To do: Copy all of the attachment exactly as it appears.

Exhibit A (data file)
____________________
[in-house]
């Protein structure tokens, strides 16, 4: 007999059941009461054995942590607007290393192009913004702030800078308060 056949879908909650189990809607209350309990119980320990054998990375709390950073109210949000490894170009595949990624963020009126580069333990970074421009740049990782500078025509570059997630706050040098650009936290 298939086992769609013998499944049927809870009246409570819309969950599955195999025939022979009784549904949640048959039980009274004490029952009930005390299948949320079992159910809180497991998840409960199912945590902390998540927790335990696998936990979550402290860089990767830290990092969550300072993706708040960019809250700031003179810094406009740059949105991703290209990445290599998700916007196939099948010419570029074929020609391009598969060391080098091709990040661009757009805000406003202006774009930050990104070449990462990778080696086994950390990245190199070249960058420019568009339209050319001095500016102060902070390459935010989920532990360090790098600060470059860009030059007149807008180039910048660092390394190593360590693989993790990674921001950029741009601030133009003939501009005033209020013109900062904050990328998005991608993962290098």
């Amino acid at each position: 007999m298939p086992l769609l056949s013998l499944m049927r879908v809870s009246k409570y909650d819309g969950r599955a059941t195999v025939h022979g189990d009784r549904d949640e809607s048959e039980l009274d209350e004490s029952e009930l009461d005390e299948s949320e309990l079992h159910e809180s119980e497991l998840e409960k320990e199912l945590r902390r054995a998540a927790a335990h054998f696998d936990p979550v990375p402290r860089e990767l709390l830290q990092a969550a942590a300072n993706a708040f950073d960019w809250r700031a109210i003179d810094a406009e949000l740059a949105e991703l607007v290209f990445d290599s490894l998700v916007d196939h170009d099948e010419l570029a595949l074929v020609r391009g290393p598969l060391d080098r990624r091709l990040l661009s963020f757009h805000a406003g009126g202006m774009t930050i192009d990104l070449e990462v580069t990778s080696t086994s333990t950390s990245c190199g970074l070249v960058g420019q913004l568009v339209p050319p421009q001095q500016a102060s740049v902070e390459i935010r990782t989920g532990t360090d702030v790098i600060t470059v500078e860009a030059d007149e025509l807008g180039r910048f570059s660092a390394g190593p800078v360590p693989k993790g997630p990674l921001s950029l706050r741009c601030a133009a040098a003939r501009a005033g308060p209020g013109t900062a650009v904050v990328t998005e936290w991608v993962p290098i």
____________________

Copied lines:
[in-house]
């Protein structure tokens, strides 16, 4: 007999059941009461054995942590607007290393192009913004702030800078308060 056949879908909650189990809607209350309990119980320990054998990375709390950073109210949000490894170009595949990624963020009126580069333990970074421009740049990782500078025509570059997630706050040098650009936290 298939086992769609013998499944049927809870009246409570819309969950599955195999025939022979009784549904949640048959039980009274004490029952009930005390299948949320079992159910809180497991998840409960199912945590902390998540927790335990696998936990979550402290860089990767830290990092969550300072993706708040960019809250700031003179810094406009740059949105991703290209990445290599998700916007196939099948010419570029074929020609391009598969060391080098091709990040661009757009805000406003202006774009930050990104070449990462990778080696086994950390990245190199070249960058420019568009339209050319001095500016102060902070390459935010989920532990360090790098600060470059860009030059007149807008180039910048660092390394190593360590693989993790990674921001950029741009601030133009003939501009005033209020013109900062904050990328998005991608993962290098």
């Amino acid at each position: 007999m298939p086992l769609l056949s013998l499944m049927r879908v809870s009246k409570y909650d819309g969950r599955a059941t195999v025939h022979g189990d009784r549904d949640e809607s048959e039980l009274d209350e004490s029952e009930l009461d005390e299948s949320e309990l079992h159910e809180s119980e497991l998840e409960k320990e199912l945590r902390r054995a998540a927790a335990h054998f696998d936990p979550v990375p402290r860089e990767l709390l830290q990092a969550a942590a300072n993706a708040f950073d960019w809250r700031a109210i003179d810094a406009e949000l740059a949105e991703l607007v290209f990445d290599s490894l998700v916007d196939h170009d099948e010419l570029a595949l074929v020609r391009g290393p598969l060391d080098r990624r091709l990040l661009s963020f757009h805000a406003g009126g202006m774009t930050i192009d990104l070449e990462v580069t990778s080696t086994s333990t950390s990245c190199g970074l070249v960058g420019q913004l568009v339209p050319p421009q001095q500016a102060s740049v902070e390459i935010r990782t989920g532990t360090d702030v790098i600060t470059v500078e860009a030059d007149e025509l807008g180039r910048f570059s660092a390394g190593p800078v360590p693989k993790g997630p990674l921001s950029l706050r741009c601030a133009a040098a003939r501009a005033g308060p209020g013109t900062a650009v904050v990328t998005e936290w991608v993962p290098i």